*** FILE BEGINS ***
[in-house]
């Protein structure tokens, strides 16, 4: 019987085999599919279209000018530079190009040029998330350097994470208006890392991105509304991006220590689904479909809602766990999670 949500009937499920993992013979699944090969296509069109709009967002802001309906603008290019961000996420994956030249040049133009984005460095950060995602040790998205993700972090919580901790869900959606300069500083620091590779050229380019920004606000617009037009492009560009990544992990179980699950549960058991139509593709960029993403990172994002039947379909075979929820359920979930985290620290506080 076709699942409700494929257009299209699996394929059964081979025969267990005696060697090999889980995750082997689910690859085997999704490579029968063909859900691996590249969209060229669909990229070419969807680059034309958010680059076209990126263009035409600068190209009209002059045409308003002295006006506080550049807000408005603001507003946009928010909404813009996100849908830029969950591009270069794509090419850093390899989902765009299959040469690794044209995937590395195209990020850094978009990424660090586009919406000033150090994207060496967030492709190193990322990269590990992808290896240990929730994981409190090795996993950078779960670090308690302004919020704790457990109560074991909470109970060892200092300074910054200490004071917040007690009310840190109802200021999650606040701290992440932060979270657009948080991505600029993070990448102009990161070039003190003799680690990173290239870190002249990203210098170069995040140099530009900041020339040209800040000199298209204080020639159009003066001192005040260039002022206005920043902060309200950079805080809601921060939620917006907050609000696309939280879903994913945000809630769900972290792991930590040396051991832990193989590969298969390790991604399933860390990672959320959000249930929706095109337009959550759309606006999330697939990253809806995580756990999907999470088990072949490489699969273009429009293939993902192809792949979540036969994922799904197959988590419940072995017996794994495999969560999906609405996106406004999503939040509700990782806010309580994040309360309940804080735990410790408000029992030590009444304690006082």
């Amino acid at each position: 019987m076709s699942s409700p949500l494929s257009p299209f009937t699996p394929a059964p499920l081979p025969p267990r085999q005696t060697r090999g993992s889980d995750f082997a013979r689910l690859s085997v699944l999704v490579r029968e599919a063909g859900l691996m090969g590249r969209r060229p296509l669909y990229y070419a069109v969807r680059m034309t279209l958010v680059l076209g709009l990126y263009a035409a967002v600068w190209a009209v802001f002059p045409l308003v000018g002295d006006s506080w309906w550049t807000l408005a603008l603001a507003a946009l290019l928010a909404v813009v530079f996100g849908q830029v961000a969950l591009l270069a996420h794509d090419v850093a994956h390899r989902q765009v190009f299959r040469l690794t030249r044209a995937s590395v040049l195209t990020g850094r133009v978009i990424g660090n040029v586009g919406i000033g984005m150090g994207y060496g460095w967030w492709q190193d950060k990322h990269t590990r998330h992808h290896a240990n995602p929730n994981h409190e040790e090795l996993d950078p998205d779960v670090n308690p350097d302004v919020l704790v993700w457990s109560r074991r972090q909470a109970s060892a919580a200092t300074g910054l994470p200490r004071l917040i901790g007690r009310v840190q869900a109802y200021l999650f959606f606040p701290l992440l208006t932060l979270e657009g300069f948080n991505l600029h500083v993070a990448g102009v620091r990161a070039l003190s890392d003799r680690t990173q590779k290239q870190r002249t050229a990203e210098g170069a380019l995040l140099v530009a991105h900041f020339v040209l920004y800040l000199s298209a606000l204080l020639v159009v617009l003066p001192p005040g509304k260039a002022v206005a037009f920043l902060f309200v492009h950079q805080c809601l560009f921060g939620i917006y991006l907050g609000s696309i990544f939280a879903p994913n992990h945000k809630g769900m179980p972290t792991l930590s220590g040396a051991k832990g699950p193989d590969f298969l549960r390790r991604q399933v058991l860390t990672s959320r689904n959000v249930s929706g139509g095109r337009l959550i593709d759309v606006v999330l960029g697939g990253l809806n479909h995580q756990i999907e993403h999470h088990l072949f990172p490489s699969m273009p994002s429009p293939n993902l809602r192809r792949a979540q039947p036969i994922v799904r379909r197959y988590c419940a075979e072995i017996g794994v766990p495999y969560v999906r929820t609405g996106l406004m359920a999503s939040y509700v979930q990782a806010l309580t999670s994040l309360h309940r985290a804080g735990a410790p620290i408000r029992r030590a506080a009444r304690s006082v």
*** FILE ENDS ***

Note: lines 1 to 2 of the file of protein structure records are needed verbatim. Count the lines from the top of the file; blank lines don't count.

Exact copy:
[in-house]
């Protein structure tokens, strides 16, 4: 019987085999599919279209000018530079190009040029998330350097994470208006890392991105509304991006220590689904479909809602766990999670 949500009937499920993992013979699944090969296509069109709009967002802001309906603008290019961000996420994956030249040049133009984005460095950060995602040790998205993700972090919580901790869900959606300069500083620091590779050229380019920004606000617009037009492009560009990544992990179980699950549960058991139509593709960029993403990172994002039947379909075979929820359920979930985290620290506080 076709699942409700494929257009299209699996394929059964081979025969267990005696060697090999889980995750082997689910690859085997999704490579029968063909859900691996590249969209060229669909990229070419969807680059034309958010680059076209990126263009035409600068190209009209002059045409308003002295006006506080550049807000408005603001507003946009928010909404813009996100849908830029969950591009270069794509090419850093390899989902765009299959040469690794044209995937590395195209990020850094978009990424660090586009919406000033150090994207060496967030492709190193990322990269590990992808290896240990929730994981409190090795996993950078779960670090308690302004919020704790457990109560074991909470109970060892200092300074910054200490004071917040007690009310840190109802200021999650606040701290992440932060979270657009948080991505600029993070990448102009990161070039003190003799680690990173290239870190002249990203210098170069995040140099530009900041020339040209800040000199298209204080020639159009003066001192005040260039002022206005920043902060309200950079805080809601921060939620917006907050609000696309939280879903994913945000809630769900972290792991930590040396051991832990193989590969298969390790991604399933860390990672959320959000249930929706095109337009959550759309606006999330697939990253809806995580756990999907999470088990072949490489699969273009429009293939993902192809792949979540036969994922799904197959988590419940072995017996794994495999969560999906609405996106406004999503939040509700990782806010309580994040309360309940804080735990410790408000029992030590009444304690006082």